December 17, 2008
On a seasonally adjusted basis, the Consumer Price Index for All Urban Consumers (CPI-U) decreased 1.7 percent in November, the second consecutive record decrease. Falling energy prices, particularly gasoline, drove the decline in the overall index.
The energy index fell 17.0 percent in November. The decrease was about twice the October decline and energy prices are now 32.4 percent below the July peak earlier this year. The gasoline index fell 29.5 percent in November and gas prices are now 47.0 percent below their July peak. The natural gas index also declined in November, the fourth consecutive decrease.
Food prices increased 0.2 percent in November following a 0.3-percent rise in October.
Excluding food and energy, the CPI was virtually unchanged in November and is up 2.0 percent since November 2007.
For the 12-month period ending in November the CPI was up 1.1 percent, compared to 5.6 percent for the twelve months ending July of this year, as shown in the chart.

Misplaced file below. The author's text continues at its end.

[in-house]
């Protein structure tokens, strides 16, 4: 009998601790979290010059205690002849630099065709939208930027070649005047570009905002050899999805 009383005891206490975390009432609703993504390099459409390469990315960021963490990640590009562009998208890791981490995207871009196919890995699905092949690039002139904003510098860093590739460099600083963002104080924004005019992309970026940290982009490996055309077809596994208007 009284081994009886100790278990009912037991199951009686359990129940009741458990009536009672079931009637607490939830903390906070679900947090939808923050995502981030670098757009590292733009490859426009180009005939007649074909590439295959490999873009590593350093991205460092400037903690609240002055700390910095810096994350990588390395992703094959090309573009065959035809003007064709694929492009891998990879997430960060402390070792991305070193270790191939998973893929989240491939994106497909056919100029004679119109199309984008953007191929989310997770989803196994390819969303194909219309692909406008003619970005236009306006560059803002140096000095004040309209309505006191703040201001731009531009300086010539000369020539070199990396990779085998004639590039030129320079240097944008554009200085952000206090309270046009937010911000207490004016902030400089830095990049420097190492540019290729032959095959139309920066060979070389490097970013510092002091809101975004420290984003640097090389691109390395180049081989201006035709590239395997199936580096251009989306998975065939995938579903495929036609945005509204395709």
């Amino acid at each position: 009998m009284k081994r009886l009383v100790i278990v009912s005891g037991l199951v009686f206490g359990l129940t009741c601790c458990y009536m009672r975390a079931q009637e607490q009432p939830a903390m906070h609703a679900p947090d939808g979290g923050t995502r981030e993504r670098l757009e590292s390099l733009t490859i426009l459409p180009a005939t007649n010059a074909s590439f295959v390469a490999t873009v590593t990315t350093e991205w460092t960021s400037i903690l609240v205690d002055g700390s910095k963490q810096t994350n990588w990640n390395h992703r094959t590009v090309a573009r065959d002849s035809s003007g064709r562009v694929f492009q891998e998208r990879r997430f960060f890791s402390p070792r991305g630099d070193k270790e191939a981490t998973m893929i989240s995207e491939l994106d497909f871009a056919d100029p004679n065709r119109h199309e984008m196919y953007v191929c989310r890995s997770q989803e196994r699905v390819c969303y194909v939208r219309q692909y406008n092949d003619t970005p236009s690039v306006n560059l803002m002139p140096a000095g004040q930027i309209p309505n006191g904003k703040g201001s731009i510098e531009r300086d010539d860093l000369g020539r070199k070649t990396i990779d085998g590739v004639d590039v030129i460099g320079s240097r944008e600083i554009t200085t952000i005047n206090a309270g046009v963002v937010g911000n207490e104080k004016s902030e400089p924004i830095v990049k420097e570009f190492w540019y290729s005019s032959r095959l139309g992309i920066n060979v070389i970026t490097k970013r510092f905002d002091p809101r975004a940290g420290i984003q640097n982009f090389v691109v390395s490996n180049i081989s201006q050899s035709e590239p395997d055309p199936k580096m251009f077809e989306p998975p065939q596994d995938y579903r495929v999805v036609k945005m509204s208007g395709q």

Bureau of Labor Statistics, U.S. Department of Labor, The Economics Daily, Consumer Price Index in November 2008 on the Internet at http://www.bls.gov/opub/ted/2008/dec/wk3/art03.htm (visited March 30, 2015).
Trends in long-term unemployment
Long-term unemployment reached historically high levels following the recession of 2007–2009.
Housing: before, during, and after the Great Recession
looks at consumer expenditures on household items, employment in residential construction, prices for household items, and injuries in occupations involved in building and maintaining our homes.
Women veterans in the labor force examines the demographic, employment, and unemployment characteristics of women veterans.